Chapter 7 surveys the twin dangers of reductionism and relativism in atonement theology. Treat argues instead for an “expansive particularity” in which Christ’s saving work is viewed as multifaceted yet its various aspects have a certain integration, order, and rank. Building on this point, chapter 8 seeks to integrate what are often presented as mutually exclusive views of the cross: Christus Victor and penal substitution. Drawing particularly on Henri Blocher and Sinclair Ferguson, Treat argues for “Christus Victor through penal substitution.” In one of the book’s most constructive contributions, Treat demonstrates how Christ’s ministry undoes the works of Satan point by point, showing that “penal substitution directly addresses the root problem between God and humanity (wrath/guilt), whereas Christus Victor addresses the derivative problem of human bondage to Satan.” In other words, “the victory of the cross is dependent on the vicarious suffering of the Christ” (224).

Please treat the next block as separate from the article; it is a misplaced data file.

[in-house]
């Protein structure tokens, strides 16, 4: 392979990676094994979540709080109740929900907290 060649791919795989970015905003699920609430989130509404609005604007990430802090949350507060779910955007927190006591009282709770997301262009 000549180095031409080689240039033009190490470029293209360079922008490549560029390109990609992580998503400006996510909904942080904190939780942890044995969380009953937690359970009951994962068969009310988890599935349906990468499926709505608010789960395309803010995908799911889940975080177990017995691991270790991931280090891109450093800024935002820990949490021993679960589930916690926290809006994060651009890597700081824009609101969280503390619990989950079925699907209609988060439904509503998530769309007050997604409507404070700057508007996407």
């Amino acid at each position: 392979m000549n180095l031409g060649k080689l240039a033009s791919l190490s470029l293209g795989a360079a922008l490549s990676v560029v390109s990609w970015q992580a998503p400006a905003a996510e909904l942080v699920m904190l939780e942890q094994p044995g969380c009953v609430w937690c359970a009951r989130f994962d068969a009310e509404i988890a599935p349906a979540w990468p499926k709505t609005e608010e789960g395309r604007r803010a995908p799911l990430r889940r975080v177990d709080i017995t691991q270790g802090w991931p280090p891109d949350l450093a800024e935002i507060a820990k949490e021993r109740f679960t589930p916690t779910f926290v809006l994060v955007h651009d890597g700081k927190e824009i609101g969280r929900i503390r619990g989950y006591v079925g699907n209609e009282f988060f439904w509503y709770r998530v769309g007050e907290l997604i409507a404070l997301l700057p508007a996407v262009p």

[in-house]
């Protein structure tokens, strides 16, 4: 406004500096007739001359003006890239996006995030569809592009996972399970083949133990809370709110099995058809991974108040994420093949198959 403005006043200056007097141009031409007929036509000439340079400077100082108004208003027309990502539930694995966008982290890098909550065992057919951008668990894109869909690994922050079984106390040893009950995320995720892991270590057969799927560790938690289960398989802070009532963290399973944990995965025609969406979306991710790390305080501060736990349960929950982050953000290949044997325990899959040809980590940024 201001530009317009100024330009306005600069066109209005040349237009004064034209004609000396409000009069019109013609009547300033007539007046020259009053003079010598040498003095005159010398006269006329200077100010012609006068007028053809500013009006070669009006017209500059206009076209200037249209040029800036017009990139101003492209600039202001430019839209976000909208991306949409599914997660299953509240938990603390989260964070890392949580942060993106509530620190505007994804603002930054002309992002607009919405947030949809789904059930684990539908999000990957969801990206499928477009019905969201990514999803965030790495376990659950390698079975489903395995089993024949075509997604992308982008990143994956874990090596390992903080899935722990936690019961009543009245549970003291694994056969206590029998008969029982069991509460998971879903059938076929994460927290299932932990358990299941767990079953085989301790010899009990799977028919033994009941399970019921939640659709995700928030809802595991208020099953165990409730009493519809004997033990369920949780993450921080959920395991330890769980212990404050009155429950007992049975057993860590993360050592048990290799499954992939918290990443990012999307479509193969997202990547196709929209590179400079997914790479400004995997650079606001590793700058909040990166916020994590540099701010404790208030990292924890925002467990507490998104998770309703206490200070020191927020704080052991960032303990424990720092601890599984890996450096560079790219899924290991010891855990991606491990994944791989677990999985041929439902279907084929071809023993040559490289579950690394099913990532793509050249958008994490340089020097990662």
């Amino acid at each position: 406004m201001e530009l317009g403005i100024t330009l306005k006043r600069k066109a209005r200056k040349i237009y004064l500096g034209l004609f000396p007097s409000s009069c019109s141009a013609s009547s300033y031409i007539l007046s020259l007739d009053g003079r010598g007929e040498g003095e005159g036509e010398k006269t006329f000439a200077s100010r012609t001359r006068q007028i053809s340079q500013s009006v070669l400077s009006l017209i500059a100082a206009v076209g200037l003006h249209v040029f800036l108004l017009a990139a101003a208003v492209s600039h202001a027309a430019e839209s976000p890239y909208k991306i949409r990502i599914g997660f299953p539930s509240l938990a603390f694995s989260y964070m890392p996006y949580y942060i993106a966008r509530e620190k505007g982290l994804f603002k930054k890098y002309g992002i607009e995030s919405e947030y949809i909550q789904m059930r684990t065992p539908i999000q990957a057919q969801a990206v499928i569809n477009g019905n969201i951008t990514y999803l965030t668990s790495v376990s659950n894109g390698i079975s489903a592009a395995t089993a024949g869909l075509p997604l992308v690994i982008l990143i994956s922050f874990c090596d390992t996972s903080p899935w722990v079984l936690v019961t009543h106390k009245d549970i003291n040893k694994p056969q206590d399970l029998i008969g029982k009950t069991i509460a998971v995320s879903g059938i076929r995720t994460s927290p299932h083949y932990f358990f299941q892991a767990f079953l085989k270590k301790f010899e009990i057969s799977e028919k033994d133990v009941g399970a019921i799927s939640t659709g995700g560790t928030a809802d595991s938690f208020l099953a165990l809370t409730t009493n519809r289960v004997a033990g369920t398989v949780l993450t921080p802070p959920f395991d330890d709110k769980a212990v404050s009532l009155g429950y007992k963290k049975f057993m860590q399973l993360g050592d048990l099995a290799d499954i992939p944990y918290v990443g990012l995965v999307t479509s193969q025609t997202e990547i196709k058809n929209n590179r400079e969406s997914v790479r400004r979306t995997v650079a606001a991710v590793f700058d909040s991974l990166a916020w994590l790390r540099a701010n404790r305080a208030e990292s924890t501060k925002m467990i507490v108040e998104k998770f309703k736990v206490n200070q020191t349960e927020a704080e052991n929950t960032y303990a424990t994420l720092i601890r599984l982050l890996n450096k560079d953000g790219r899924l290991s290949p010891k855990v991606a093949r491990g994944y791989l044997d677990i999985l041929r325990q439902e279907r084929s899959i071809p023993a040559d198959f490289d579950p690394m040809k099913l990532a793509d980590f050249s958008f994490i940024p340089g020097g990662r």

Chapter 9 unpacks the cruciform shape of the kingdom. In critical dialogue with Jurgen Moltmann, Treat argues that “between Christ’s resurrection and return, the kingdom of God is hidden beneath the cross,” and is “advanced by taking up the cross and hidden to fallen eyes beneath the weakness and foolishness of the cross” (230). Chapter 10 wraps up with a few comments on the story and logic of redemption.